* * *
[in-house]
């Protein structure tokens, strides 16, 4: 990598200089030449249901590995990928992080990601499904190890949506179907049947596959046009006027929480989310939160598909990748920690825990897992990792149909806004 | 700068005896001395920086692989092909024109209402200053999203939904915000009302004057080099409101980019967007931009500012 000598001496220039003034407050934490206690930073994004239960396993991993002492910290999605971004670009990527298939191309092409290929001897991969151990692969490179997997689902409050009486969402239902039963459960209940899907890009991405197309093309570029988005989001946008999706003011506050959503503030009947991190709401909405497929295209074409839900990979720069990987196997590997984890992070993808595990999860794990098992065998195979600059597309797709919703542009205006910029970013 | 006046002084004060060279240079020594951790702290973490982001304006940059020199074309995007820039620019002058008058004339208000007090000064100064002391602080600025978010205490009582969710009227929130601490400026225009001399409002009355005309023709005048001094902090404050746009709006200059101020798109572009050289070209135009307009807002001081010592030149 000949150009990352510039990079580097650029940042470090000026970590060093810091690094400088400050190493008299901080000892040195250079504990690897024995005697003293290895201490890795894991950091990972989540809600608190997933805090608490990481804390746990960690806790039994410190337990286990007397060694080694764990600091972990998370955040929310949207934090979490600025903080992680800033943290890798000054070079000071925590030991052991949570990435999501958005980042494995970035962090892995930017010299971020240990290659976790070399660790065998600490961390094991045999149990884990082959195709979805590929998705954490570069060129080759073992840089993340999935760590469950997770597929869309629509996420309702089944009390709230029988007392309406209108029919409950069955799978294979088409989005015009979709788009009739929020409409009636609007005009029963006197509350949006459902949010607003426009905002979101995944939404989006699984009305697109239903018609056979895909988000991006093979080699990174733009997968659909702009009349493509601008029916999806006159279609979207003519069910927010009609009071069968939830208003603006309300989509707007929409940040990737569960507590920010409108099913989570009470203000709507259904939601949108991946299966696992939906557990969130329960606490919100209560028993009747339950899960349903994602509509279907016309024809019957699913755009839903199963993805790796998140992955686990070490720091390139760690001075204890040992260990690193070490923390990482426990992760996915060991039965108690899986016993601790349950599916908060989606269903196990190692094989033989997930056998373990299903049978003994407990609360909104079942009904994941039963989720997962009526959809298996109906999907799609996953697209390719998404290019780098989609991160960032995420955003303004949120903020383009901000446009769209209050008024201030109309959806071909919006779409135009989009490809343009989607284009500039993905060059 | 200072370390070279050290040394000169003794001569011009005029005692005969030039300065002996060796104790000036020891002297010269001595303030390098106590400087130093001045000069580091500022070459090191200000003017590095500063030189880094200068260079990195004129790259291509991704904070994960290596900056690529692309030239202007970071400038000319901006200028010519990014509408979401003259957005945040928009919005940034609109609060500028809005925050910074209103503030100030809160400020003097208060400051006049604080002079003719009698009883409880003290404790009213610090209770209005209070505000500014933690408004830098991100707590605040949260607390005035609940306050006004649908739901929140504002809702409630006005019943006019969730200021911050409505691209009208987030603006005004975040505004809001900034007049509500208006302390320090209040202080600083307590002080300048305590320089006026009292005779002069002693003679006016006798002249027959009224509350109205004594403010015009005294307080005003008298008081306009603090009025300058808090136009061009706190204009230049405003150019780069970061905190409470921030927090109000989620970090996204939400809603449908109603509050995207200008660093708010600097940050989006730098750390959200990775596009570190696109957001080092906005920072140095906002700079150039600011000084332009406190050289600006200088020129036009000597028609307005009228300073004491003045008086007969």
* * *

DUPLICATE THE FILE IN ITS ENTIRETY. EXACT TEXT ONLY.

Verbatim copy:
[in-house]
């Protein structure tokens, strides 16, 4: 990598200089030449249901590995990928992080990601499904190890949506179907049947596959046009006027929480989310939160598909990748920690825990897992990792149909806004 | 700068005896001395920086692989092909024109209402200053999203939904915000009302004057080099409101980019967007931009500012 000598001496220039003034407050934490206690930073994004239960396993991993002492910290999605971004670009990527298939191309092409290929001897991969151990692969490179997997689902409050009486969402239902039963459960209940899907890009991405197309093309570029988005989001946008999706003011506050959503503030009947991190709401909405497929295209074409839900990979720069990987196997590997984890992070993808595990999860794990098992065998195979600059597309797709919703542009205006910029970013 | 006046002084004060060279240079020594951790702290973490982001304006940059020199074309995007820039620019002058008058004339208000007090000064100064002391602080600025978010205490009582969710009227929130601490400026225009001399409002009355005309023709005048001094902090404050746009709006200059101020798109572009050289070209135009307009807002001081010592030149 000949150009990352510039990079580097650029940042470090000026970590060093810091690094400088400050190493008299901080000892040195250079504990690897024995005697003293290895201490890795894991950091990972989540809600608190997933805090608490990481804390746990960690806790039994410190337990286990007397060694080694764990600091972990998370955040929310949207934090979490600025903080992680800033943290890798000054070079000071925590030991052991949570990435999501958005980042494995970035962090892995930017010299971020240990290659976790070399660790065998600490961390094991045999149990884990082959195709979805590929998705954490570069060129080759073992840089993340999935760590469950997770597929869309629509996420309702089944009390709230029988007392309406209108029919409950069955799978294979088409989005015009979709788009009739929020409409009636609007005009029963006197509350949006459902949010607003426009905002979101995944939404989006699984009305697109239903018609056979895909988000991006093979080699990174733009997968659909702009009349493509601008029916999806006159279609979207003519069910927010009609009071069968939830208003603006309300989509707007929409940040990737569960507590920010409108099913989570009470203000709507259904939601949108991946299966696992939906557990969130329960606490919100209560028993009747339950899960349903994602509509279907016309024809019957699913755009839903199963993805790796998140992955686990070490720091390139760690001075204890040992260990690193070490923390990482426990992760996915060991039965108690899986016993601790349950599916908060989606269903196990190692094989033989997930056998373990299903049978003994407990609360909104079942009904994941039963989720997962009526959809298996109906999907799609996953697209390719998404290019780098989609991160960032995420955003303004949120903020383009901000446009769209209050008024201030109309959806071909919006779409135009989009490809343009989607284009500039993905060059 | 200072370390070279050290040394000169003794001569011009005029005692005969030039300065002996060796104790000036020891002297010269001595303030390098106590400087130093001045000069580091500022070459090191200000003017590095500063030189880094200068260079990195004129790259291509991704904070994960290596900056690529692309030239202007970071400038000319901006200028010519990014509408979401003259957005945040928009919005940034609109609060500028809005925050910074209103503030100030809160400020003097208060400051006049604080002079003719009698009883409880003290404790009213610090209770209005209070505000500014933690408004830098991100707590605040949260607390005035609940306050006004649908739901929140504002809702409630006005019943006019969730200021911050409505691209009208987030603006005004975040505004809001900034007049509500208006302390320090209040202080600083307590002080300048305590320089006026009292005779002069002693003679006016006798002249027959009224509350109205004594403010015009005294307080005003008298008081306009603090009025300058808090136009061009706190204009230049405003150019780069970061905190409470921030927090109000989620970090996204939400809603449908109603509050995207200008660093708010600097940050989006730098750390959200990775596009570190696109957001080092906005920072140095906002700079150039600011000084332009406190050289600006200088020129036009000597028609307005009228300073004491003045008086007969």